Gisela

  4. Hanna November 17, 2011 at 20:31 #

    Interesting how you can get more into looking and feeling – beyond words – when you are in a country, where people don’t like to speak English… I love the picture with the lady in the pink T shirt and the pink cow…

  5. Stina November 18, 2011 at 10:20 #

    Yes, it’s a huge difference to speak to people or to just walk around as a stranger … totally different viewpoints.
    Communication and reflections with words or without. The mixture of me/other and mind/heart changes.

  6. Stina November 18, 2011 at 10:39 #

    Dear Gisela,

    Thank you for your deep reflections. You write “Do we need some wild life explorations that lead us into silence, into our inner experiences instead of only being the observer?”
    There are many layers there …

    Some reflections
    — I don’t think we need “wild life explorations”, but an exploration into the life that is everywhere around us.
    — You point to the difference between inner experience and being an observer of the outer. I think we can do both at the same time. To observe so deeply that our inner experience and the outer world becomes the same.

    Big Heart, Stina

  7. Robert Holmin June 23, 2012 at 09:59 #

    Yes! You show with your pictures how we entangle animals in our symbol-games in different ways. Its not important if these are good or bad – the important thing is to notice that we do this all the time and how we do it. We humanize animals and animalize humans and have been doing this since the stone age. This shows our strong bond with nature, because we are nature, and also how semiotics is such an integral part of meaning making. How magnificent! These pictures tell ancient stories.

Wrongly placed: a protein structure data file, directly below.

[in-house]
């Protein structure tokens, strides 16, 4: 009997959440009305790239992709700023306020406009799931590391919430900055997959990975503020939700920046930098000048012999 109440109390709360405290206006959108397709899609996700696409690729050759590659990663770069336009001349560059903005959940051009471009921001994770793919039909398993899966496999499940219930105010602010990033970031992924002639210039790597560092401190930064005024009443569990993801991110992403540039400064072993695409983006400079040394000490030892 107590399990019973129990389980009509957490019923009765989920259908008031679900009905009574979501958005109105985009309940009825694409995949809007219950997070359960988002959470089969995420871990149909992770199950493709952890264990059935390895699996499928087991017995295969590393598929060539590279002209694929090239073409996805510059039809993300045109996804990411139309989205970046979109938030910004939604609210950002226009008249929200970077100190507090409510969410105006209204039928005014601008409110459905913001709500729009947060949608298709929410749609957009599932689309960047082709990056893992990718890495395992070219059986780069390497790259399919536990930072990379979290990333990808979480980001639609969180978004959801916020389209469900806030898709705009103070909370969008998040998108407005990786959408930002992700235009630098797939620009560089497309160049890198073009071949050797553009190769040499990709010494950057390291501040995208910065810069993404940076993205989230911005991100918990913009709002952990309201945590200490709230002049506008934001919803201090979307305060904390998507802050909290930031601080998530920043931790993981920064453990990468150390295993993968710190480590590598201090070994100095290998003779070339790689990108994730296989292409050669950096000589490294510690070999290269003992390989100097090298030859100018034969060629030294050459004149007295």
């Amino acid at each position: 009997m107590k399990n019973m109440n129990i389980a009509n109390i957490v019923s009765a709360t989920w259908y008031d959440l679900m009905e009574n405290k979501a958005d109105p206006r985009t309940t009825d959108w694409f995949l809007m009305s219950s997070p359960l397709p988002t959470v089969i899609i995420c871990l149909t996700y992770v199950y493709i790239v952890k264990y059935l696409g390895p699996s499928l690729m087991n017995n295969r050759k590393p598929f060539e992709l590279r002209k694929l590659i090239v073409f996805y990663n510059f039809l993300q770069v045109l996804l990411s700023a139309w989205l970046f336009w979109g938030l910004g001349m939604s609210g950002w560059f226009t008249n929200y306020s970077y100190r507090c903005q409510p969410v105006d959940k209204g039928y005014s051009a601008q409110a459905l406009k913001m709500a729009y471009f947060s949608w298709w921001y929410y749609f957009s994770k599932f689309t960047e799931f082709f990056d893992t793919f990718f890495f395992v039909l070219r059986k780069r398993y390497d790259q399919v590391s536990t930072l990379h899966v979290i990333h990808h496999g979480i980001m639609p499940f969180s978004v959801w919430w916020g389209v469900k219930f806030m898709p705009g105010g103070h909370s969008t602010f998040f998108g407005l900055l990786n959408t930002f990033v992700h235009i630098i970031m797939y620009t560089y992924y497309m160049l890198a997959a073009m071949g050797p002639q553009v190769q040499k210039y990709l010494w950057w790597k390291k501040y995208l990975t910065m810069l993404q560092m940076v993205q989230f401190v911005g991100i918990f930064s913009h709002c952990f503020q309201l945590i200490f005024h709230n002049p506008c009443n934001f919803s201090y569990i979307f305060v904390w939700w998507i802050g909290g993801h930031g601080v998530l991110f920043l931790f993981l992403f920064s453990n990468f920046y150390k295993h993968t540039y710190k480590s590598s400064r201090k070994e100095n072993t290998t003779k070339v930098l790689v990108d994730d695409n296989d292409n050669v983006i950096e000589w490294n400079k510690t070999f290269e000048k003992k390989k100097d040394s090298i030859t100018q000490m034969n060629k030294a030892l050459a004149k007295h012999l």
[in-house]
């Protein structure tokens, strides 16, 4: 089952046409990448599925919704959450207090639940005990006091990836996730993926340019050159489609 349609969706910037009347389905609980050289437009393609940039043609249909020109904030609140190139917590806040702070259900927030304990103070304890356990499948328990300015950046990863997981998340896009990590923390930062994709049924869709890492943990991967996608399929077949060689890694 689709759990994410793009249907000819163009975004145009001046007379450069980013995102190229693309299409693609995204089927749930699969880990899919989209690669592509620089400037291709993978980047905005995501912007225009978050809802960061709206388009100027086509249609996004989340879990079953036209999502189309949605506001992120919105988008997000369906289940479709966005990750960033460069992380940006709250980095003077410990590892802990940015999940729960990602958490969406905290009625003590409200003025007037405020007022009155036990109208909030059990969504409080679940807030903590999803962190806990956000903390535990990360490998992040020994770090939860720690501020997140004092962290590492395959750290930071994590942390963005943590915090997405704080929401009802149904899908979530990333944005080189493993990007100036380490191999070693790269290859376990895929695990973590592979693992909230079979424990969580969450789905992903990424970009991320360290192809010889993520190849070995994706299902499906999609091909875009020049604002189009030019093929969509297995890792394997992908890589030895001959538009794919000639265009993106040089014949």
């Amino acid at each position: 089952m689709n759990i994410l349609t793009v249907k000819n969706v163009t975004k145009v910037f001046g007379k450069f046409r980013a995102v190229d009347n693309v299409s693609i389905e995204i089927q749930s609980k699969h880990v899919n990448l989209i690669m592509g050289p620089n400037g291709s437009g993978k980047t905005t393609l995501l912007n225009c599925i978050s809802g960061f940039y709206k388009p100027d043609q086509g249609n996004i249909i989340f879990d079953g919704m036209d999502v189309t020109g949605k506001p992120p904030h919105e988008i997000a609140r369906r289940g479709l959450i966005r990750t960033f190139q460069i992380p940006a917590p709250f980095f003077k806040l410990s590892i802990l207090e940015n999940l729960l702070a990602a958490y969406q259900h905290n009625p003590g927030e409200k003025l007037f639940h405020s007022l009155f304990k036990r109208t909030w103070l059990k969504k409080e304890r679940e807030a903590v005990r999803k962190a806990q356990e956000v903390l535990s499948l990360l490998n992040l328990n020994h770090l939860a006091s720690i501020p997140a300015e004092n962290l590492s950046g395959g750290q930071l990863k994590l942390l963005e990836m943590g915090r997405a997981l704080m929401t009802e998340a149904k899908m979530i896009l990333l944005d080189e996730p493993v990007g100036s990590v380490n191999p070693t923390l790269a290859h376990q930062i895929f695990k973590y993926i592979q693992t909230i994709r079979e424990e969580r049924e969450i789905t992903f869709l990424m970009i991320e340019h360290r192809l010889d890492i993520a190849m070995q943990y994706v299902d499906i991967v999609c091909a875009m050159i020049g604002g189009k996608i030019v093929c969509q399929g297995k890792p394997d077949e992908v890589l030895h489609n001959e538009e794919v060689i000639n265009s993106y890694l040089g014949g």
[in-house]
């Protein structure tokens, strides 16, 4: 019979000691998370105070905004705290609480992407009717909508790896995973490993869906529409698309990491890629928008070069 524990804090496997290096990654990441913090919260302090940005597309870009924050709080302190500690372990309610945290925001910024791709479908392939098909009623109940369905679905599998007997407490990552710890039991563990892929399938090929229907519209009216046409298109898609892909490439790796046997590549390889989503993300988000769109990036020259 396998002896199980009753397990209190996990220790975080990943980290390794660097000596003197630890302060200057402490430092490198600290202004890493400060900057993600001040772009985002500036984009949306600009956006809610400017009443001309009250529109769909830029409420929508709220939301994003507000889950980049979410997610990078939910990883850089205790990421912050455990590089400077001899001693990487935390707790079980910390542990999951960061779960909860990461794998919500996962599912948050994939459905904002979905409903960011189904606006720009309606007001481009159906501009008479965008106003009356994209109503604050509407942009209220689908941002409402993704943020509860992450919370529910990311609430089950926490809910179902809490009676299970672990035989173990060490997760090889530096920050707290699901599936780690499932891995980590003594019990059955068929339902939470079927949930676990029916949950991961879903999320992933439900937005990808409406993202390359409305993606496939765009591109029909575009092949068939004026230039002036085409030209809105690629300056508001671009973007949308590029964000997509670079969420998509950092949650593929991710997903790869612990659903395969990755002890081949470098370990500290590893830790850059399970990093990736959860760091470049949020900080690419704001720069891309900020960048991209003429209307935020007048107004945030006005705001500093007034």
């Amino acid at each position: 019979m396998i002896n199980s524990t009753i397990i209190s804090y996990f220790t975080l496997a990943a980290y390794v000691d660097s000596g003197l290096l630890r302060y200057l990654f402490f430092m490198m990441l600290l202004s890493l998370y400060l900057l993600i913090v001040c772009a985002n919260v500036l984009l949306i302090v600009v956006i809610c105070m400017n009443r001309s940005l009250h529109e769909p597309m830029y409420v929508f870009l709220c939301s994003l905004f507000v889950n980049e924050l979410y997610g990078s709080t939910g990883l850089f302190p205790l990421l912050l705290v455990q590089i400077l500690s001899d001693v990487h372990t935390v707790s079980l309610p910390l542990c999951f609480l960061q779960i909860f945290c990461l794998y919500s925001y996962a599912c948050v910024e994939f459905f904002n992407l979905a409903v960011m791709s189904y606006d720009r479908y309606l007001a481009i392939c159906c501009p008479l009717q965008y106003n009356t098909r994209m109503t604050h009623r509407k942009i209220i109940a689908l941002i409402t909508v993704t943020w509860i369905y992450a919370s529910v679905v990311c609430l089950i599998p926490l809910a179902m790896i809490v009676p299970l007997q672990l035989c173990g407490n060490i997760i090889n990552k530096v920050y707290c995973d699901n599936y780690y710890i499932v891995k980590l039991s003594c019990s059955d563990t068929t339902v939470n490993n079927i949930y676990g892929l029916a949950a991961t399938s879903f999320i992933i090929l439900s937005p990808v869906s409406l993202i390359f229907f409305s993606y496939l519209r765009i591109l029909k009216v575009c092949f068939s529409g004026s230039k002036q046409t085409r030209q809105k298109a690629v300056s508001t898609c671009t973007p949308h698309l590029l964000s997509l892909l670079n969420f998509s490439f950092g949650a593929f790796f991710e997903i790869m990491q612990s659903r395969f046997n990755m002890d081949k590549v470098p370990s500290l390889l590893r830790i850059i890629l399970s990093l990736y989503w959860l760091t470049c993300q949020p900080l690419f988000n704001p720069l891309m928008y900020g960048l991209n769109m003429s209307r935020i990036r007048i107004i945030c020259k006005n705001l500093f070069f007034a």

8. Stina Deurell June 23, 2012 at 12:51 #

    Dear Robert!

    Thank you for your insightful thoughts. Yes, the pictures points to “our strong bond with nature, because we are nature”. But can at the same time been seen just the opposite way around; “our distance form nature, because we are a meaning making species”. The other animals sees us and each much more directly, without a lot of symbolic overlay.

    To be aware of what we gain and what we loose when we go into our “semiotic meaning making mode” is important. Being in South Africa for a month has made me more aware of the parallels between racism and speciesism. The right we take to label others and in doing so distance our selfs from reality.

    Big Heart, Stina

  9. Robert Holmin June 25, 2012 at 09:16 #

    At times I get really fed up with labeling, and then again it is so human.
    If I let go of labeling I might become a dog
    or cat
    or a luna-tick